World Hong Kong passes new film censorship law to 'safeguard national security'
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"It is a vain attempt to stigmatize Hong Kong, stigmatize China, and stop at nothing to undermine Hong Kong through petty actions," the Foreign Ministry said.The safe haven offer is the latest by Biden's administration in response to Beijing's crackdown on Hong Kong. Meanwhile, Beijing has suspended an extradition treaty with Hong Kong and other special treatment not extended to the rest of China. It also imposed visa bans on Hong Kong and Chinese officials and cutting them off from the U.S. financial system.
LOS ANGELES —legislators on Wednesday approved an amended law that will allow film censorship on the basis of considerations. It does not cover the online screening of movies, though a government minister described that omission as a “loophole.”
The revision to the law is the latest operation to tighten the government grip on civil society, artistic and speech freedoms in the country.
The city’s legislative council — in which there are no opposing forces — amended the Film Censorship Bill by a show of hands to give movie censors the task of vetting content for violations of a draconian national security law written and imposed by Beijing in July 2020.
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"Given the politically motivated arrests and trialswe will continue to take steps in support of people in Hong Kong," a White House statement reads.President Joe Biden signed a memorandum Thursday for deferred enforced departure of certain Hong Kong residents currently in the United States who were fleeing from China.
Thebans anything that is deemed to be or incite secession, subversion, terrorism and collusion with foreign forces. Under the film censorship amendment, violators screening unauthorized films may face punishments including fines up to $129,000 (HK$1 million) and three years in prison.
Significantly, the amended law gives authorities retrospective powers. Movies that have previously received release approval can now be blocked if they are considered to be glorifying or supporting acts that could endanger national security.
Authorities may search any venue screening a movie without warrant, including company offices or private clubs. Censorship authorities are now free to request more information about particular screenings.
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At the legislative meeting, Hong Kong’s Secretary for Commerce and Economic Development Edward Yau Tang-wah made it clear that the new law, while making reference to video, does not apply to online distribution.
“We hope the bill will commence as soon as possible, to enhance the film censorship system and to plug the loopholes,” he told the council. “If we are to add online regulation, it’d go beyond the original intent of the ordinance, not to mention the technological and enforcement considerations.”
Foreign streaming companies likeand are currently available to viewers in Hong Kong, which has traditionally had greater internet freedoms than mainland . They are off limits in mainland China, which operates one of the world’s strictest censorship regimes.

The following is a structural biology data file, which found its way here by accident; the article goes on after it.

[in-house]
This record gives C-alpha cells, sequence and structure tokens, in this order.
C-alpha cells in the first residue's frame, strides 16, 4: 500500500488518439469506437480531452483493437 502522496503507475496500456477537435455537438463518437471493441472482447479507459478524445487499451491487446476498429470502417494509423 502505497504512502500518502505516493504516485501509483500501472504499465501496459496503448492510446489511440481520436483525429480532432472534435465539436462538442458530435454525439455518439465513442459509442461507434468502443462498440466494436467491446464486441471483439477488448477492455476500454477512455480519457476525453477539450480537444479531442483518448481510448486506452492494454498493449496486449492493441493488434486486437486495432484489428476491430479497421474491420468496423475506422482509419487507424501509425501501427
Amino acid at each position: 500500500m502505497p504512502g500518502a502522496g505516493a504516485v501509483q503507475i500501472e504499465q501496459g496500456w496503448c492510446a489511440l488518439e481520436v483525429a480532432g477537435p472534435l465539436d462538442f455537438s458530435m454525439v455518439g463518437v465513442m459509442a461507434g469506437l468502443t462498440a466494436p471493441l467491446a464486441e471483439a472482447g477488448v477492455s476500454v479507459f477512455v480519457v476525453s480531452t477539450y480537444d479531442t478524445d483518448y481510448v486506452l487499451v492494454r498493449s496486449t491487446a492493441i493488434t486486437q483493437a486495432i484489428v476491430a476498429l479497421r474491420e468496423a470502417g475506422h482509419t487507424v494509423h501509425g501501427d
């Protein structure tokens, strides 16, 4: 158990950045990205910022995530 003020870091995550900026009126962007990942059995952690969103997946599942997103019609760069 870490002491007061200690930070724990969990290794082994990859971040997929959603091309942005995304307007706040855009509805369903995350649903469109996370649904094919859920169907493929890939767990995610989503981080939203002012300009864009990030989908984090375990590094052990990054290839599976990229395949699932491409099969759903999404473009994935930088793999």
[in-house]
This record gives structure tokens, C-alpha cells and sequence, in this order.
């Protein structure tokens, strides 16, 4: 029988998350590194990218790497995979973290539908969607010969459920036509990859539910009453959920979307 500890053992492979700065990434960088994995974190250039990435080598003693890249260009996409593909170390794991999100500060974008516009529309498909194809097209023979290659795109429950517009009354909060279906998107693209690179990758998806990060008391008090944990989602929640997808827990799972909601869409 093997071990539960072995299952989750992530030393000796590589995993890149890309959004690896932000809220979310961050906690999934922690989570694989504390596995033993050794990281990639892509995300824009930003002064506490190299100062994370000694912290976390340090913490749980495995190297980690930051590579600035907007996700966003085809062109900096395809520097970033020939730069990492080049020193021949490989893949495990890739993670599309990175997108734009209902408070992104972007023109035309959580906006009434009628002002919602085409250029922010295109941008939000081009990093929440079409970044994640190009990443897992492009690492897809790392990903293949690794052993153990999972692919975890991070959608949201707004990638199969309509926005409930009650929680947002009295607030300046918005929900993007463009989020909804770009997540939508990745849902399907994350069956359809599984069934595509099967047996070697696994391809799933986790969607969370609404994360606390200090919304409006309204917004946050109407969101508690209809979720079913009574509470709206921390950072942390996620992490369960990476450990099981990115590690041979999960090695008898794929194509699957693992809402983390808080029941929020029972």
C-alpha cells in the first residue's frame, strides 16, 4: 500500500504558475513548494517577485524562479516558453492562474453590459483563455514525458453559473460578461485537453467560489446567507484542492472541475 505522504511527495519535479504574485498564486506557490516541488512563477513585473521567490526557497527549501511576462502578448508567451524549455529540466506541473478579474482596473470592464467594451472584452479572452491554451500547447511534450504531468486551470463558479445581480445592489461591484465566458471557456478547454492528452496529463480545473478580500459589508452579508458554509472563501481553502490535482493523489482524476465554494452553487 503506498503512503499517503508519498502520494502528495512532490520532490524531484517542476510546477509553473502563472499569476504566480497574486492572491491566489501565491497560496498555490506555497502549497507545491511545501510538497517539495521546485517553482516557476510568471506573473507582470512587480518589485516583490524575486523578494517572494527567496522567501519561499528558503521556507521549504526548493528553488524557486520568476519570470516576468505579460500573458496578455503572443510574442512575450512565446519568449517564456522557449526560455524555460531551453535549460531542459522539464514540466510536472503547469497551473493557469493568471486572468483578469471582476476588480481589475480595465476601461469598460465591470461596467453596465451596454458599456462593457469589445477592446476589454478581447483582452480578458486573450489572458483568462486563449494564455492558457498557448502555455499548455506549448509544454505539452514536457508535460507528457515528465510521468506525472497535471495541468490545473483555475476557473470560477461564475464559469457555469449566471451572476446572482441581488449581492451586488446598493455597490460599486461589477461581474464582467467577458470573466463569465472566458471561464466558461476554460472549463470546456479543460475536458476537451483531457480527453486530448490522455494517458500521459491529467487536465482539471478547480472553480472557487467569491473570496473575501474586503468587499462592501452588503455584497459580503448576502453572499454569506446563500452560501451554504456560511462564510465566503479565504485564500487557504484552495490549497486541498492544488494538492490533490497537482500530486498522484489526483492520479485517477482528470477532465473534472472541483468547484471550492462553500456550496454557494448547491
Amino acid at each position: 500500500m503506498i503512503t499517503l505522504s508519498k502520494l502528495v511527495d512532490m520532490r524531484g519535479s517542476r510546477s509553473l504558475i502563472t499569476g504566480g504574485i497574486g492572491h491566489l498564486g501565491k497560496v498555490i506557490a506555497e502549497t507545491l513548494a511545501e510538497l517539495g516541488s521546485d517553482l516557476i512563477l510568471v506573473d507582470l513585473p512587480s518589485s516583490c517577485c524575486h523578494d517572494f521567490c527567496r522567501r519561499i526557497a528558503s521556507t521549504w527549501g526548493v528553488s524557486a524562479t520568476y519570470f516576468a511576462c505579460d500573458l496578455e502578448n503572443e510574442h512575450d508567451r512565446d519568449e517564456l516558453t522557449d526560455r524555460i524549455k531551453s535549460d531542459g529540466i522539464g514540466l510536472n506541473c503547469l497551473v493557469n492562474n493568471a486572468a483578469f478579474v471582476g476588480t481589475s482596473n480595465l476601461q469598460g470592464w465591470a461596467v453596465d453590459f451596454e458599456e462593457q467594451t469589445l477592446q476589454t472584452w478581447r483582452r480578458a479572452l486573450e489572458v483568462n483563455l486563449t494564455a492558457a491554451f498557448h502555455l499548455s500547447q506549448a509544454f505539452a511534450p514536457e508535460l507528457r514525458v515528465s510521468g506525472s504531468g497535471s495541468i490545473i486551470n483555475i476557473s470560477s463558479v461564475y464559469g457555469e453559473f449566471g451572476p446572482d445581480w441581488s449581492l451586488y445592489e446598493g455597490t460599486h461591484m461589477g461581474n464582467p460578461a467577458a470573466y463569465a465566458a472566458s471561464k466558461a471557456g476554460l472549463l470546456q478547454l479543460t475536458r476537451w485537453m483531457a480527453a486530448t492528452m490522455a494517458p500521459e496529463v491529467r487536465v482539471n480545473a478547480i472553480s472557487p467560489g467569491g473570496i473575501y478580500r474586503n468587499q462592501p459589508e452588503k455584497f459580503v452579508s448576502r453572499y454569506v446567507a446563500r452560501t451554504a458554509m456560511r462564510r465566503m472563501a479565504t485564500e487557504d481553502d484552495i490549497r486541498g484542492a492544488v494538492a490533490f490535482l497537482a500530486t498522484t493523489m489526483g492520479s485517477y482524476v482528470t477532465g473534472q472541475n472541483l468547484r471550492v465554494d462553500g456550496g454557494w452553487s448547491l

In Hong Kong, the streamers have been able to host, and in some cases produce, content offensive to Beijing such as the Netflix original “Joshua: Teenager vs. Superpower,” a documentary about a democracy activist.
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adopted in June 2020, the National Security Act has radically transformed the political, cultural and legal landscape of the territory © Mark Schiefelbein / PA / SIPA during a manifestation in Hong Kong, October 15, 2019.
Yau sought to reassure that most movies will not be affected by the new rules. “Our objective is simple and direct — it is to improve our film censorship system and effectively prevent and suppress any act that would endanger national security,” he said.
The Chinese state press widely reported a quote from pro-establishment lawmaker Priscilla Leung Mei-fun, who said she stood against films like 2015 omnibus movie “Ten Years,” a searing envisioning of Hong Kong’s future under Chinese control made years before its current, eerily similar political moment. “Ten Years” is currently available on Netflix in Hong Kong.
The film shouldn’t be shown, Leung said, because “no society in the world welcome forces that encourage young people to break the law, harbor hatred against their own countries and embrace terrorism.”
“It is a treacherous climate for businesses having to make content decisions,” Darrell West, senior fellow at the Center for Technology Innovation at the Brookings Institution, told Bloomberg.
China lashes out at press freedom survey in Hong Kong .
HONG KONG (AP) — China on Friday criticized a press freedom survey from the Hong Kong Foreign Correspondents’ Club that found nearly half its members were considering leaving the city. The survey said the members were concerned about a decline in press freedoms under a sweeping national security law imposed by Beijing following massive anti-government protests in 2019. Eighty-three of the 99 journalists polled said that the working environment had “changed for the worse” since the law was introduced last June.